Lessons In Stoicism From COVID-19

So use all that is called Fortune. Most men gamble with her, and gain all, and lose all, as her wheel rolls. But do thou leave as unlawful these winnings, and deal with Cause and Effect, the chancellors of God. In the Will work and acquire, and thou hast chained the wheel of Chance, and shalt sit hereafter out of fear from her rotations. A political victory, a rise of rents, the recovery of your sick, or the return of your absent friend, or some other favorable event, raises your spirits, and you think good days are preparing for you. Do not believe it. Nothing can bring you peace but yourself. Nothing can bring you peace but the triumph of principles. — Ralph Waldo Emerson

The most important lesson you can learn from Coronavirus is to realize where are you placing your trust. What do you rely on? On the government solving everything? On your money? On your good looks? On your supposed “fortune”? Or maybe on things just getting better? None of this will bring you peace. 

If you’re looking for peace and effectiveness in your life, so you can live it as best as it can be lived. You need to rely on yourself

What do I mean by this?

“Ne te quaesiveris extra.” (Do not seek for things outside of yourself)”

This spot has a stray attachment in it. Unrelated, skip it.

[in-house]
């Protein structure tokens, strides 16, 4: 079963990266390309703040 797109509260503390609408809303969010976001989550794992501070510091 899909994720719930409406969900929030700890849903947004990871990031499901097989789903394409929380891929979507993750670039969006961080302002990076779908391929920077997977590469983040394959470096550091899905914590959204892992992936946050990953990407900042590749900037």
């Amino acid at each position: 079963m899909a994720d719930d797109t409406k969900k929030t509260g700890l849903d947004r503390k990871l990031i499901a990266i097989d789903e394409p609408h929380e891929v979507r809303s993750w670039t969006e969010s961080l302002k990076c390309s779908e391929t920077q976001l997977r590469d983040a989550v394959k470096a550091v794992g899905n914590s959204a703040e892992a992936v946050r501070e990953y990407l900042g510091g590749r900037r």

Ralph Waldo Emerson

I began this post with the last paragraph from Ralph Waldo Emerson’s self-reliance (A must-read recommended by Stoic Answers) because of the succinct, short, and just plainly perfect answer he gives for the best way you can live your life. 

His language can be a bit complicated so I’ll try to explain it as best as I can. 

Fortune

He begins talking about fortune. How man gambles with her and how they may win all or lose all as her wheel rolls. Fortune has no favorites. Tom Hanks has the Coronavirus just like so many other poor people from Wuhan China. Do not believe that you are exempt from misery or from glory. 

Do not trust in fortune. Fortune will do whatever it pleases and it is completely and irremediably outside of your control. 

So First. Again, do not trust fortune, do not rely on her, rely on yourself.

For good fortune, act in this way: 

“Remember that you ought to behave in life as you would at a banquet. As something is being passed around it comes to you; stretch out your hand, take a portion of it politely. It passes on; do not detain it. Or it has not come to you yet; do not project your desire to meet it, but wait until it comes in front of you. So act toward children, so toward a wife, so toward office, so toward wealth.” — Marcus Aurelius

Self-ownership first and foremost always. You’ll enjoy the delights of life infinitely more if you do not become possessed by them.

For bad fortune, act in this way: 

“What would have become of Hercules do you think if there had been no lion, hydra, stag or boar — and no savage criminals to rid the world of? What would he have done in the absence of such challenges?

Obviously he would have just rolled over in bed and gone back to sleep. So by snoring his life away in luxury and comfort he never would have developed into the mighty Hercules.

And even if he had, what good would it have done him? What would have been the use of those arms, that physique, and that noble soul, without crises or conditions to stir into him action?”